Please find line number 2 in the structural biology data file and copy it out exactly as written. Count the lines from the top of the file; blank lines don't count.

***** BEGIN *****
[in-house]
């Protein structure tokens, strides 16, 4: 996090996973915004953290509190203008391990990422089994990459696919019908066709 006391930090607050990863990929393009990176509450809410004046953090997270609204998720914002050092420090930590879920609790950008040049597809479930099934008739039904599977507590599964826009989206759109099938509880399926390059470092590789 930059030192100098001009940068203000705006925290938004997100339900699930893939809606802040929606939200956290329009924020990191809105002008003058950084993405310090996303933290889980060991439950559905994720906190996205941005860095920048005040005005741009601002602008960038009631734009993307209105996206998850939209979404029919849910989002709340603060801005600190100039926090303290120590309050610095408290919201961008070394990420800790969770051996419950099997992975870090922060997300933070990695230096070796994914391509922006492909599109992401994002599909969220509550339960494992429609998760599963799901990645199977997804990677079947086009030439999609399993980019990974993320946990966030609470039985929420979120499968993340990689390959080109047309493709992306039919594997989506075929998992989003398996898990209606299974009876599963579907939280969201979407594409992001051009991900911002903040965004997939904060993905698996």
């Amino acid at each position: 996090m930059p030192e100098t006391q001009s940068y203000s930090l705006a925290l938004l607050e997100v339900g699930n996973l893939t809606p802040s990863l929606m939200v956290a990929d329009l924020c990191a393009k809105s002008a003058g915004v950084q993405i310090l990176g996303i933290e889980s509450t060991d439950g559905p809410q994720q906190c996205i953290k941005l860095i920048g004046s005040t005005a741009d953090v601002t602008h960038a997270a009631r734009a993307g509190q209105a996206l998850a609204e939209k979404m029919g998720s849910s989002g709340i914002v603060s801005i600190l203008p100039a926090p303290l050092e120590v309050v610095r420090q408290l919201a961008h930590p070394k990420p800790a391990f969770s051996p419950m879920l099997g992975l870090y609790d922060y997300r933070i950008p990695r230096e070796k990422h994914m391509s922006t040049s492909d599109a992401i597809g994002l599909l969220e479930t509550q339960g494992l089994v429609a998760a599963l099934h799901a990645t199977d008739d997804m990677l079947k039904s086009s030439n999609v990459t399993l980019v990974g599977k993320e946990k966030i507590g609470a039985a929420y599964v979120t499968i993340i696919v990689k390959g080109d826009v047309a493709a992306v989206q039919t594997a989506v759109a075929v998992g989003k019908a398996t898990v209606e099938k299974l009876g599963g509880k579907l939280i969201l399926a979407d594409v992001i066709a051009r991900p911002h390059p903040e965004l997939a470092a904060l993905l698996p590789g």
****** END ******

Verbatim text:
């Protein structure tokens, strides 16, 4: 996090996973915004953290509190203008391990990422089994990459696919019908066709 006391930090607050990863990929393009990176509450809410004046953090997270609204998720914002050092420090930590879920609790950008040049597809479930099934008739039904599977507590599964826009989206759109099938509880399926390059470092590789 930059030192100098001009940068203000705006925290938004997100339900699930893939809606802040929606939200956290329009924020990191809105002008003058950084993405310090996303933290889980060991439950559905994720906190996205941005860095920048005040005005741009601002602008960038009631734009993307209105996206998850939209979404029919849910989002709340603060801005600190100039926090303290120590309050610095408290919201961008070394990420800790969770051996419950099997992975870090922060997300933070990695230096070796994914391509922006492909599109992401994002599909969220509550339960494992429609998760599963799901990645199977997804990677079947086009030439999609399993980019990974993320946990966030609470039985929420979120499968993340990689390959080109047309493709992306039919594997989506075929998992989003398996898990209606299974009876599963579907939280969201979407594409992001051009991900911002903040965004997939904060993905698996």